Power distribution companies in the country failed to remit a total of N158.98bn to the Nigerian Bulk Electricity Trading Plc for the invoices given to them for electricity sold to them in the first five months of the year.
The government-owned NBET buys electricity in bulk from generation companies through Power Purchase Agreements and sells to the Discos, which then supply to the consumers.
The Discos were given invoices of N230.27bn from January to May but only paid N71.29bn, data obtained from the bulk trader by our correspondent showed.
In January, seven Discos, namely Benin, Eko, Ibadan, Ikeja, Kaduna, Kano and Port Harcourt Discos, did not make any remittance to NBET.
The Executive Director, Research and Advocacy, Association of Nigerian Electricity Distributors, Sunday Oduntan, in a telephone interview with our correspondent, said, “When people talk about remittance, remittance is about us, as distributors, collecting money from customers and then paying to the value chain through NBET.
“So, NBET expects us to remit 100 per cent but we can’t because the product is not appropriately priced. The market, as it is now, has a liquidity shortfall of N1.3tn. We are buying electricity at a price that is more than the price at which we are selling. If I buy at N80 per kilowatt/hour and I’m selling at N31.56, when I sell to consumers, even if I am able to collect 100 per cent, it means I will collect N31.56. The person that sold to me at N80 is expecting N80. Can I get N80 to pay; the answer is no.”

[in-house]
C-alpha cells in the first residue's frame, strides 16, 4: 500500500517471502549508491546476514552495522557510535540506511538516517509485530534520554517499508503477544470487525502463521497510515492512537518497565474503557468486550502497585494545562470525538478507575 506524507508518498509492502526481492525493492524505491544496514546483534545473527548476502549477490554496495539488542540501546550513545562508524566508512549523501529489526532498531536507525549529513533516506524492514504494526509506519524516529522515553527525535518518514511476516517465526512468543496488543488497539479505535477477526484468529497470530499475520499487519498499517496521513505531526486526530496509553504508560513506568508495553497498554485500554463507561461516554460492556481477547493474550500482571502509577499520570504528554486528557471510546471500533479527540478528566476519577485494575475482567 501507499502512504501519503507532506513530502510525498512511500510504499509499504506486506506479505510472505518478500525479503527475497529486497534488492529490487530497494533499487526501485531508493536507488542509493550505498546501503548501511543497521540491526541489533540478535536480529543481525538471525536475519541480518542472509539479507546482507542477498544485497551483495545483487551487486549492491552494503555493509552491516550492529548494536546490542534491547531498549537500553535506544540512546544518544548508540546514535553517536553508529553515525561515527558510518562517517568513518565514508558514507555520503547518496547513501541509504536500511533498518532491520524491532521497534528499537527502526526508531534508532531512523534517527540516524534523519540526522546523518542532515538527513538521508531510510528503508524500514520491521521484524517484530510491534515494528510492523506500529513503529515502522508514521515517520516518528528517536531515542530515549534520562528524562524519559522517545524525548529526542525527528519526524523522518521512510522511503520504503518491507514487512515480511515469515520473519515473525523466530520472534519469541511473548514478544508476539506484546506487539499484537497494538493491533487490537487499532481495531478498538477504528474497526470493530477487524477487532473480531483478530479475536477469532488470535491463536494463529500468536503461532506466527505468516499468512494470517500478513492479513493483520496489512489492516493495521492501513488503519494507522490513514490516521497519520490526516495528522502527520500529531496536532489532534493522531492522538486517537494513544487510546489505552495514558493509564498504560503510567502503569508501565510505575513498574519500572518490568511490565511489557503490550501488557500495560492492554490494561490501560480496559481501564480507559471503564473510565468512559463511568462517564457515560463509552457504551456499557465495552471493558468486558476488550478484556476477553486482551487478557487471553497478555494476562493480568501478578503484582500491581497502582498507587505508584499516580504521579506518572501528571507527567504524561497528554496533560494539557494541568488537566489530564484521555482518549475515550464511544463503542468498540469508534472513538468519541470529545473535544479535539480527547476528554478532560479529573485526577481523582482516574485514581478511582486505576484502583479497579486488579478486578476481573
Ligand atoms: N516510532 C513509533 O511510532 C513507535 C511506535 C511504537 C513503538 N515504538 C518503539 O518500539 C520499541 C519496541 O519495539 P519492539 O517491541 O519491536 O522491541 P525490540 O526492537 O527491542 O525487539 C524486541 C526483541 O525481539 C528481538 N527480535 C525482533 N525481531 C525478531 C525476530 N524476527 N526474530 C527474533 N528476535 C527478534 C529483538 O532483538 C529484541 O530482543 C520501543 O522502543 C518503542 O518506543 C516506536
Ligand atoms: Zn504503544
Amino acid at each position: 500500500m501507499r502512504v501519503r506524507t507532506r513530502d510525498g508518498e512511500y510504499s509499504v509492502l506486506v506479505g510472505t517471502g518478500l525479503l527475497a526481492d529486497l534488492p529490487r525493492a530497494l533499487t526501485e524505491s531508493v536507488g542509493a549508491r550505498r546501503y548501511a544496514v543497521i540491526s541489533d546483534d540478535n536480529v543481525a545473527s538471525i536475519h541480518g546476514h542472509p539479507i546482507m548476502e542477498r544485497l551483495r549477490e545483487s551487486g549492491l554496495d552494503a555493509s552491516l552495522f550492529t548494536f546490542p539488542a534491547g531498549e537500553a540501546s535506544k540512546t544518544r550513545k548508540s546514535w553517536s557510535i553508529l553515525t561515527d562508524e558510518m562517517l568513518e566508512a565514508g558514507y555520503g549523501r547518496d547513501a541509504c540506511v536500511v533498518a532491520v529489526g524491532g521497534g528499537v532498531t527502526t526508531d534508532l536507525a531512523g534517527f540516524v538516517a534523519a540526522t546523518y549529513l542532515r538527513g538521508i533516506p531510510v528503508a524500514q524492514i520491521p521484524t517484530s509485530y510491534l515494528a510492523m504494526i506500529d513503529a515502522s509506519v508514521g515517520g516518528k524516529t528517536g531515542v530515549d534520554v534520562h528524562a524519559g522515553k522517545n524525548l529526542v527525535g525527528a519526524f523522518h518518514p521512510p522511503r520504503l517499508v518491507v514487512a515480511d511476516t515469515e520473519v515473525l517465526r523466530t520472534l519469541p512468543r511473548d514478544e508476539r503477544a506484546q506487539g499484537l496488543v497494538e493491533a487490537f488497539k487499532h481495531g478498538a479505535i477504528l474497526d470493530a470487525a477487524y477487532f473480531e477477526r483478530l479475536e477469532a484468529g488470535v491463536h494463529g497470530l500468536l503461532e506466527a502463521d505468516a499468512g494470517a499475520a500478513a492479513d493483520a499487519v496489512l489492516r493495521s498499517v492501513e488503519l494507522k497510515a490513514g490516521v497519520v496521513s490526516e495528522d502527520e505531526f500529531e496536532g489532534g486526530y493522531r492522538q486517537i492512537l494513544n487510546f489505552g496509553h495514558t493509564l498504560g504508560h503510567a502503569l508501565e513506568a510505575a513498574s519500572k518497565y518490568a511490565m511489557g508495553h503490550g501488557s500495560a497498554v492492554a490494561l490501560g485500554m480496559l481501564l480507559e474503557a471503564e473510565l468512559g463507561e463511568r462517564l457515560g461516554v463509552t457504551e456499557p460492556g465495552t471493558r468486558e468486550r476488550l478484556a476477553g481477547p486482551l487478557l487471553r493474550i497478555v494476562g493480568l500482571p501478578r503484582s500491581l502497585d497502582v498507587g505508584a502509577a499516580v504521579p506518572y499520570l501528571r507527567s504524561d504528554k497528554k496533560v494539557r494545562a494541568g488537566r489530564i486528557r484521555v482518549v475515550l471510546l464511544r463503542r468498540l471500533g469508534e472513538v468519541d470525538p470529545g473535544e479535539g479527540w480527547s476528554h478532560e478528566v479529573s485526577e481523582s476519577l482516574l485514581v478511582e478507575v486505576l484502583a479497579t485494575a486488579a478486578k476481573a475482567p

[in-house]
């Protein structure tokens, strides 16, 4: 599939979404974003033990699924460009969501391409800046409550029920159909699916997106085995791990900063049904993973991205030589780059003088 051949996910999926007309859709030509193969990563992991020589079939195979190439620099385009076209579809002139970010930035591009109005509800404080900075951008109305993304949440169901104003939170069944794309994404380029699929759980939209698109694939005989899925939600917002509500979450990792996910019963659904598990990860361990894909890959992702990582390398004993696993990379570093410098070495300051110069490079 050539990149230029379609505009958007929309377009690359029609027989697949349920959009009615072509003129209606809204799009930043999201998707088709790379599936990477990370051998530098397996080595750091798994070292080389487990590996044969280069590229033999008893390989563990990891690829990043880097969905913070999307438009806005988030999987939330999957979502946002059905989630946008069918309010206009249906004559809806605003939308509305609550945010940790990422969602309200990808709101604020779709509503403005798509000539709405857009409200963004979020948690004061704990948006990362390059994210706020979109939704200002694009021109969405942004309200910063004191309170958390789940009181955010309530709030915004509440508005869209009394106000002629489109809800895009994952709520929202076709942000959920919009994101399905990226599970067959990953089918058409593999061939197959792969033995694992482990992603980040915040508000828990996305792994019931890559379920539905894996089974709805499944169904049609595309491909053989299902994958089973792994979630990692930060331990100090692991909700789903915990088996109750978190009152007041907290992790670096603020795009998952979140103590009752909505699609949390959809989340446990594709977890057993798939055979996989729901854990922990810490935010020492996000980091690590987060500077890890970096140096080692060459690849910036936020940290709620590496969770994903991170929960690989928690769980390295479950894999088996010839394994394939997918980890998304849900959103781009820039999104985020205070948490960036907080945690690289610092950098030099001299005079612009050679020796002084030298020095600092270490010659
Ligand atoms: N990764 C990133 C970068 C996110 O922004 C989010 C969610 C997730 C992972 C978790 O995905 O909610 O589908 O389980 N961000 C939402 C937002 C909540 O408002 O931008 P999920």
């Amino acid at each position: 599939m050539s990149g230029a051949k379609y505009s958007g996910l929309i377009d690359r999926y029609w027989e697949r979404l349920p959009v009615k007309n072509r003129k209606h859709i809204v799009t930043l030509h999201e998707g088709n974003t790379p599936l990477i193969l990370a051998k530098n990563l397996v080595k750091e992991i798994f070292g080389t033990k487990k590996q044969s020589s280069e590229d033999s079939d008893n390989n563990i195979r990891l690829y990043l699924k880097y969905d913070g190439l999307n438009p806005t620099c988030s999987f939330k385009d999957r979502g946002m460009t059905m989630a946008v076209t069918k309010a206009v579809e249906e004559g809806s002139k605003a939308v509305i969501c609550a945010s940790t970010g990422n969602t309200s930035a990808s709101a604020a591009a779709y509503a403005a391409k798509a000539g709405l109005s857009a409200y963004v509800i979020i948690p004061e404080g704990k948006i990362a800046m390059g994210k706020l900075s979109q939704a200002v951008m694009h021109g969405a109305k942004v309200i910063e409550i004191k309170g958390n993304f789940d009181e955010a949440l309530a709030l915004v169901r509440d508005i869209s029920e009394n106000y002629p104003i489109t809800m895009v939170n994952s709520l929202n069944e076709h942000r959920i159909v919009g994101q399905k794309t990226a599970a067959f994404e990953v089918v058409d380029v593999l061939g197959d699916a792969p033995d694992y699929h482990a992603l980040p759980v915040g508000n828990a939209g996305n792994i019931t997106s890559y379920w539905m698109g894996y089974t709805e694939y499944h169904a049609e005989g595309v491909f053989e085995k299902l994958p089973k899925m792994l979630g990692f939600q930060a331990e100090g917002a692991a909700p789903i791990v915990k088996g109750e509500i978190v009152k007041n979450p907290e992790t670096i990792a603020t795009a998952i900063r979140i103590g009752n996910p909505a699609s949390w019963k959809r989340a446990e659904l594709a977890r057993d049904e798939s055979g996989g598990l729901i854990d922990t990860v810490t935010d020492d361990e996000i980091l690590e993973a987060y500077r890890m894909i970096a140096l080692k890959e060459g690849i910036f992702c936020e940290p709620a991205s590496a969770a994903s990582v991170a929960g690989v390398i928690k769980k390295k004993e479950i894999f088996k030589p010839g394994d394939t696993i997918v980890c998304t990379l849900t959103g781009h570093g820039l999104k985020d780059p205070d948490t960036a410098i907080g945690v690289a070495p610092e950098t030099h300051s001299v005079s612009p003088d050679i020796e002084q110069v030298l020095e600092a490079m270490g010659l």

According to him, the major problem in the Nigerian power sector is the issue of liquidity, which resulted from the failure to align the sector properly.
The ANED spokesman said, “We need to reset the sector. All of us need to collaborate; the problem is that the people in the sector are not talking to one another.
“There is no way you can collect 100 per cent of the electricity bill. When people are given N5, 000 bill, they pay N1, 000 or N2, 000. When we collect, we also have to take out our own operational expenses, and we remit what remains. It is not possible for Discos to remit 100 per cent.”
Oduntan added, “The Discos wish they could remit 100 per cent; they are not doing so because the market, as it is now, is not allowing them to charge the appropriate price for the product. So we need to realign the sector so that it can be liquid. That is the problem; it is not that we don’t want to remit. Even when we don’t remit, it is a debt.”